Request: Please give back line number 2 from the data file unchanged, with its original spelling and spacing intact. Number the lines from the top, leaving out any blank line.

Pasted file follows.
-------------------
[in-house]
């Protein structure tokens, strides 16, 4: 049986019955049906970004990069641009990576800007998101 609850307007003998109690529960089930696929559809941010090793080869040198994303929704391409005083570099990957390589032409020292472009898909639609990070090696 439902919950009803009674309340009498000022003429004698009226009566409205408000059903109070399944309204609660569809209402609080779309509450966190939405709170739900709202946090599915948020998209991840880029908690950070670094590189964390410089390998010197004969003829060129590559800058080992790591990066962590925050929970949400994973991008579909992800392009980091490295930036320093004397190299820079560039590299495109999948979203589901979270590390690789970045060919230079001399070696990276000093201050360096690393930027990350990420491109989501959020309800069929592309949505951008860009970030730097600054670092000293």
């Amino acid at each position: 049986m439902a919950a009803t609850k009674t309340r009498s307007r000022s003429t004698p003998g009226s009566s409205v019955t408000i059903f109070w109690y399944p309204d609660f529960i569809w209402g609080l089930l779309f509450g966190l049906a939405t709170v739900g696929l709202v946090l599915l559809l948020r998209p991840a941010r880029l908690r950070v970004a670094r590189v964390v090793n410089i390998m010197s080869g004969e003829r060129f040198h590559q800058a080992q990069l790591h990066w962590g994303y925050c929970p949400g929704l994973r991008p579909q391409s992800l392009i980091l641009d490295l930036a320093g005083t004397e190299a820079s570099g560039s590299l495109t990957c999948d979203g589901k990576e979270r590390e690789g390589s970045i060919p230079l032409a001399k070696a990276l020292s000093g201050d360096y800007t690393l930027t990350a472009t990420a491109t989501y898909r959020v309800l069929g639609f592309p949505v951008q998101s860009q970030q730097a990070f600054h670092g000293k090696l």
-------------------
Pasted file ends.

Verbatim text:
């Protein structure tokens, strides 16, 4: 049986019955049906970004990069641009990576800007998101 609850307007003998109690529960089930696929559809941010090793080869040198994303929704391409005083570099990957390589032409020292472009898909639609990070090696 439902919950009803009674309340009498000022003429004698009226009566409205408000059903109070399944309204609660569809209402609080779309509450966190939405709170739900709202946090599915948020998209991840880029908690950070670094590189964390410089390998010197004969003829060129590559800058080992790591990066962590925050929970949400994973991008579909992800392009980091490295930036320093004397190299820079560039590299495109999948979203589901979270590390690789970045060919230079001399070696990276000093201050360096690393930027990350990420491109989501959020309800069929592309949505951008860009970030730097600054670092000293």